One very important note to mention at this point is that it is essential for the Host and the CVM to be exactly in the same domain broadcast. Also we can instruct the wizard to automatically create a single-cluster. Which of course is our initial intention. Nutanix CE supports 1,3,4 Nodes clusters. By selecting this option a new field for the DNS configuration is available.
Let’s make sure the DNS server we specify here is able to resolve public servers names. Failing this we won’t be able to register the Nutanix CE install against the Next Community website.
For some reason when running this installation on VMware vSphere the DNS name is not maintained in the cluster configuration halting the registration process. We can easily fix this using the command line. We’ll review this and other commands in a separate article.
When running the installation on VMware Workstation the DNS Server configuration is just fine.
Let’s accept and scroll down the entire EULA and hit on start.
The wizard is now ready to install Nutanix packages part of the Nutanix OS (NOS).
during the execution we can also see the Names the installer is automatically assigning to the various resources and the IP addresses we have chosen for this particular install. The wizard will also create a self-signed certificate we’ll accept when connecting using SSH on both Host and CVM.
As soon as the initram image is updated with current hardware specs the wizard is starting the CVM. This operation also includes initiating the cluster which includes a number of services. This operation generally takes 15 minutes and of course depends on the available hardware resources. When completed let’s hit on Enter to proceed.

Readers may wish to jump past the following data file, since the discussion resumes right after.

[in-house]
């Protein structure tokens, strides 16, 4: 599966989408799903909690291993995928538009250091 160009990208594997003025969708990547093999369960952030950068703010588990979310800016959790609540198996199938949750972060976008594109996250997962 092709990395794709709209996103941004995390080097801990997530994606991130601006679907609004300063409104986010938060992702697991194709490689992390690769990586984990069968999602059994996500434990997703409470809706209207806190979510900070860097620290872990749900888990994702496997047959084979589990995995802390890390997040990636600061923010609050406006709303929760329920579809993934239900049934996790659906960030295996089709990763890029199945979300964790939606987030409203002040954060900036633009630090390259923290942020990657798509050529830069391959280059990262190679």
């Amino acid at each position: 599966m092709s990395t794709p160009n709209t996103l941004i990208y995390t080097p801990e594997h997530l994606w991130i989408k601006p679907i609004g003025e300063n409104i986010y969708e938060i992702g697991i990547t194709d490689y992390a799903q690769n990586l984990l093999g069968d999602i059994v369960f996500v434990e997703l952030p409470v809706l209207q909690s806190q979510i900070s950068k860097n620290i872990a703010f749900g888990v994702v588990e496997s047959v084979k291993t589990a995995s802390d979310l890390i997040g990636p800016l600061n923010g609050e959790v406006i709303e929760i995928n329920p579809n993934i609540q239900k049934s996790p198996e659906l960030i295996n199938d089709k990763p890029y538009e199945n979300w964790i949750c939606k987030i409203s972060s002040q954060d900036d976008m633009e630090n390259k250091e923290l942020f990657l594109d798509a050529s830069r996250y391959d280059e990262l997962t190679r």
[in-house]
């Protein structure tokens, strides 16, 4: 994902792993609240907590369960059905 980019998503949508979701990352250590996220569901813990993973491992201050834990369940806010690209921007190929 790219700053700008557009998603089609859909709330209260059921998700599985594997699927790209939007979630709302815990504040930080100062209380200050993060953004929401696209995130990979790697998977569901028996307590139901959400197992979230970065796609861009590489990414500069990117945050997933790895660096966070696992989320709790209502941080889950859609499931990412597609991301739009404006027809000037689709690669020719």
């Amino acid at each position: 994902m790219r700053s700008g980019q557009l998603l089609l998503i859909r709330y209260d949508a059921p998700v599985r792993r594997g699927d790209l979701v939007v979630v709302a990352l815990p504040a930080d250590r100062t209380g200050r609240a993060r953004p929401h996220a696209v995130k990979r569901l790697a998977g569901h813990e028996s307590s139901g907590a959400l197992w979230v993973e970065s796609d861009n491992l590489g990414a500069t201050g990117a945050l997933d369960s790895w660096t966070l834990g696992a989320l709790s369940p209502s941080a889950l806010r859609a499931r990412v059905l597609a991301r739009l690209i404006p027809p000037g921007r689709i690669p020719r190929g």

We are now presented with the screen to login to the Host. By default
- Username: root
- Password: nutanix/4u
Very interestingly this login page also shows the Nutanix CVM IP Address.
If required from here we can also login to the CVM using SSH. So the command would be something like “SSH nutanix@CVMIPAddress”. CVM default credentials are:
- Username: nutanix
- Password: nutanix/4u
This concludes the steps on how to install Nutanix Community Edition.
I would recommend to run a quick test before proceeding with the next steps about the first registration and configuration. From another host on the same network let’s try a network ping command to both the Nutanix Host and CVM. Should they fail let’s review the network configuration. In particular when installing on VMware vSphere we might want to create a new Port Group in full Promiscuous mode as per screenshot below. This will allow the network ping to work on both the Host and CVM. This step of course does not apply when running on VMware Workstation.
And ultimately let’s make sure the Nutanix CE Virtual Machine is mapping to the intended Port Group!
At this point we ready to proceed with the next steps about the Nutanix CE registration and first time configuration. We’ll cover this and more in the next articles.